The verdict is in: Memorial University should have a law school, according to an expansive feasibility study released Thursday afternoon.
A portion of Memorial University’s campus is seen from above. A newly released report says the campus should include a law school. — Photo by Joe Gibbons/The Telegram
he feasibility study concluded setting up a law school in the province will likely cost around $26 million, and it could be run for around $3 million annually.
A committee from the university has been holding consultations and studying the possibility of setting up a law school in the province since February of this year.
The final report speaks in glowing language about the possibilities a law school could facilitate.
“The extensive feedback we have received for this study permits us to see the extraordinary potential of a law school to spark intellectual growth and development within the university and to deepen the university’s public engagement with communities throughout the province,” the final report says.
The committee is recommending a school with around 20 professors and 240 students — for an annual graduating class of around 80 students.
All of this wouldn’t come cheap.
“Some would say that the costs of such a law school present an insurmountable challenge to its feasibility,” the report says.
“While we have been asked not to make costs a deciding factor in our evaluation, it is appropriate that we make clear the approximate costs of the kind of law school we have in mind.”
To set up the school would likely cost around $26 million, although that could be cheaper if MUN could find existing office and classroom space.
The ongoing cost to run it would be about $5 million; that would likely require a subsidy from the government, since tuition fees would only be able to raise around $3.6 million.
Lynne Phillips, MUN’s dean of arts, and the person who headed up the feasibility study committee, said that she’s looking to hear from members of the community now about the report and whether people are ready to get the ball rolling on a law school.
“Yes, we should have a law school,” she said. “I think that it would be really good for the province and the university, but it will be very important to hear from people — whether they agree with what the report has found.”
But one person who’s already pretty skeptical is John Samms, a Newfoundlander in New Brunswick studying law at the University of New Brunswick.
Samms called a law school akin to “leading lambs to the slaughter” for potential students, and said there are better ways to spend public money.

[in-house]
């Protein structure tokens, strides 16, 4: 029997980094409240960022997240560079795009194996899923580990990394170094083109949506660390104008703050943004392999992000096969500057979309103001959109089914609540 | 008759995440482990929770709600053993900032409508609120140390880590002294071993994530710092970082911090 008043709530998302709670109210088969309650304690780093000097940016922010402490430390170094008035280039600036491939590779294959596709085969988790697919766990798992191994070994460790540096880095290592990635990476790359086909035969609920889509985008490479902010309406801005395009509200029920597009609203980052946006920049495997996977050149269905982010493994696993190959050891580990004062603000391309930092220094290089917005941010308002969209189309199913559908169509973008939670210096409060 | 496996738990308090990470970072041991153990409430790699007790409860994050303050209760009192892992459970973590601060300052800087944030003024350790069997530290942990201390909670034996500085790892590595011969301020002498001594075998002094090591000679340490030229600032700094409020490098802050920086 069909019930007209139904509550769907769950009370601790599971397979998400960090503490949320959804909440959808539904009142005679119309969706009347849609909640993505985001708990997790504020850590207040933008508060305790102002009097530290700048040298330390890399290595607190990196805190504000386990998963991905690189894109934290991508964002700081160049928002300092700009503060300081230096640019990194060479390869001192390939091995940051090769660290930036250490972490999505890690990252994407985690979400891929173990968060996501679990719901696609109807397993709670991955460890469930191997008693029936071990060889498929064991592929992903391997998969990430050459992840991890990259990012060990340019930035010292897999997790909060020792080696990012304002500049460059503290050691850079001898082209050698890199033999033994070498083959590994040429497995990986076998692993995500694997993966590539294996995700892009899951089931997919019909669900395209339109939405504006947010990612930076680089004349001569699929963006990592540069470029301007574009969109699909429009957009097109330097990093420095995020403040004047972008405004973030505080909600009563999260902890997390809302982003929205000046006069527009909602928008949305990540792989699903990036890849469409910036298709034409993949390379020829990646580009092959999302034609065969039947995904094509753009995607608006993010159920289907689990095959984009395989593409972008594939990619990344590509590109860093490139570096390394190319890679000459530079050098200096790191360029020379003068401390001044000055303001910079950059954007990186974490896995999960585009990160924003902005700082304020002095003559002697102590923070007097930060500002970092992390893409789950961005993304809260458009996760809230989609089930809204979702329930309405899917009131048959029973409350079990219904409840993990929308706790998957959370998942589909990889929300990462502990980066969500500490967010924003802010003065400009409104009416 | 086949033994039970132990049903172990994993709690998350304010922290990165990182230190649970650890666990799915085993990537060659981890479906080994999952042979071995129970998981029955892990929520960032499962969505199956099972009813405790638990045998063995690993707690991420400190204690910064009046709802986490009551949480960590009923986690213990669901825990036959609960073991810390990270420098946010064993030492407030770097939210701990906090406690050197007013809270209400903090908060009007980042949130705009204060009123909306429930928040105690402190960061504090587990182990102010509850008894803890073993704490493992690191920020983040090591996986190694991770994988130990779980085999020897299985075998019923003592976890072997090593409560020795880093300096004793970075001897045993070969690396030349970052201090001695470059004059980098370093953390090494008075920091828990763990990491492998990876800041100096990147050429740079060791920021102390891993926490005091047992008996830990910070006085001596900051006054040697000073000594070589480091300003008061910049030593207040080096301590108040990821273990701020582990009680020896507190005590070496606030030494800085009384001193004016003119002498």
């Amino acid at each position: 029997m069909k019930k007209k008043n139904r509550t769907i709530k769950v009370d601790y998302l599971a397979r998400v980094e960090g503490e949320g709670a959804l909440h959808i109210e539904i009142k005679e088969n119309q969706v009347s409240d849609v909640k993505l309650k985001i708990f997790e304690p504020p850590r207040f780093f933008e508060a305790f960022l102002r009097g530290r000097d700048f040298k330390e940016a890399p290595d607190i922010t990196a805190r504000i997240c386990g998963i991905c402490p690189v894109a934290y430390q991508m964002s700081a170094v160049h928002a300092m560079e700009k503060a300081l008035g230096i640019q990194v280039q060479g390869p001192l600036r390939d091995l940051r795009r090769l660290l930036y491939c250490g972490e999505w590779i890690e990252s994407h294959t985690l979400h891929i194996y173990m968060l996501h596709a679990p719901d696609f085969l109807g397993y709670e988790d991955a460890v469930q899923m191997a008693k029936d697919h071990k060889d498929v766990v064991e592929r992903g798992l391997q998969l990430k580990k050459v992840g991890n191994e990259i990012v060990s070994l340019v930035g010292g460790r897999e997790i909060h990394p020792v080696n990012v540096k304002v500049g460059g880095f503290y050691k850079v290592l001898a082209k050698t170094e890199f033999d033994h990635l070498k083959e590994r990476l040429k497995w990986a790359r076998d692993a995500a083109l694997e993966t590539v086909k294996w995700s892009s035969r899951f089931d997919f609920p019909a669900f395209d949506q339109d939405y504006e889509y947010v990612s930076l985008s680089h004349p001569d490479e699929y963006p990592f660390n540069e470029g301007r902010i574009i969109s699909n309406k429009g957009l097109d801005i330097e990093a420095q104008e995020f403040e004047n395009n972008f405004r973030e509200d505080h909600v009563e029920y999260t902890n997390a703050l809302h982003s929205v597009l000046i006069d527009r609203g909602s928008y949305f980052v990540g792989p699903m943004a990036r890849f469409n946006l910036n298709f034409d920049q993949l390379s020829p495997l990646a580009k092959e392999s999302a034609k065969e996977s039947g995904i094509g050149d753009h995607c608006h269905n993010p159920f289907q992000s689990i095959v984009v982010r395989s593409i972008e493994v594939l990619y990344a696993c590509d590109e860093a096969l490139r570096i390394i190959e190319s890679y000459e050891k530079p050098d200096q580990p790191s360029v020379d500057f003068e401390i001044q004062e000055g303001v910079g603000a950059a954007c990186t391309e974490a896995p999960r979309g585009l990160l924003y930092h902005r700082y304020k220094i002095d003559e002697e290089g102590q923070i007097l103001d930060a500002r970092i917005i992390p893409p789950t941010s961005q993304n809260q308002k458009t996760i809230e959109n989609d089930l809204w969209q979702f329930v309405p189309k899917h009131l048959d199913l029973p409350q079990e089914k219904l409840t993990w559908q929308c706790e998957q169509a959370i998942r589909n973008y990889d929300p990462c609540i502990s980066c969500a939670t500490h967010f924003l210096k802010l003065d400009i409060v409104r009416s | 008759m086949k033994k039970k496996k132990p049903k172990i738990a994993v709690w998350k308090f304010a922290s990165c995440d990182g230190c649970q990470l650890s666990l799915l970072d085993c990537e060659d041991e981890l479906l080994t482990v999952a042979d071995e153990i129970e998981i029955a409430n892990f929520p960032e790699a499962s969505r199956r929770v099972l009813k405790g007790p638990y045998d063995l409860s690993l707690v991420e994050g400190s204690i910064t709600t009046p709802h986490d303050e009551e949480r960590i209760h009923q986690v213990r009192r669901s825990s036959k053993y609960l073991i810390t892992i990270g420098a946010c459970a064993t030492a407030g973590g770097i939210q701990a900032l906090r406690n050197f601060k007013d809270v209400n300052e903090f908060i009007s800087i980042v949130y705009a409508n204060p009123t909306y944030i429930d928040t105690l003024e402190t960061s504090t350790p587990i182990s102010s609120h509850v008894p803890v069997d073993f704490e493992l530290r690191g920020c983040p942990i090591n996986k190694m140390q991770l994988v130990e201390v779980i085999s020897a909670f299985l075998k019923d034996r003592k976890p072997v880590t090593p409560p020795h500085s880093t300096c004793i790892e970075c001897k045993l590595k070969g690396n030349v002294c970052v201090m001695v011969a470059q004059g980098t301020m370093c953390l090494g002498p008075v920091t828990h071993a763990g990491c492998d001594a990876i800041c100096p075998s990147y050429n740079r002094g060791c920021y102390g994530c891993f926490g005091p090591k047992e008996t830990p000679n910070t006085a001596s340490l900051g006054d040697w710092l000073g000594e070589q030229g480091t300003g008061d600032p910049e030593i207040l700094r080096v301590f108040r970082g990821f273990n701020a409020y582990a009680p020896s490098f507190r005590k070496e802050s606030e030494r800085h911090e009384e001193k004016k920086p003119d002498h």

“It’s not as bad in Newfoundland as it is in the rest of the country, but there is a national articling crisis right now, and it’s tough for students to get jobs,” he said. “A new law school isn’t going to create more jobs.”
All along, supporters of the idea of a new law school have said it’s not really about training lawyers. The main benefits are more focused on the idea that a law school would promote legal criticism, community engagement and could provide interdisciplinary benefits with other parts of the university.
As an example, the report talks about a legal-aid clinic to help people who can’t afford to hire a lawyer.
“This would provide first-hand experience to students of law, enabling them to work with and offer advice to clients who need legal-aid services, confident that they have the support and knowledge base of faculty members and other senior practitioners to guide them in this facet of their experiential learning.”
Samms didn’t think much of that.
“A law school doesn’t really help that, because you need actual lawyers on the ground helping people in that circumstance, so I think an expanded legal-aid system helps much more than just simply a law school,’ he said.
Samms also had some questions about how the report was put together.
“Reading this report, they come back glowingly positive, but what sort of methodology did they do to get that? I mean, it seems to be that they’re hinging their analysis on mostly anecdotal evidence on a select few people,” he said. “If you look at Appendix 3, for example, they’re relying on (an online) VOCM poll, they’re relying on a Telegram poll, which are totally unscientific and not reliable in any sort of way whatsoever it’s terrible methodology.”
The Telegram requested a comment from Advanced Education and Skills Minister Kevin O’Brien, but no response was received as of deadline.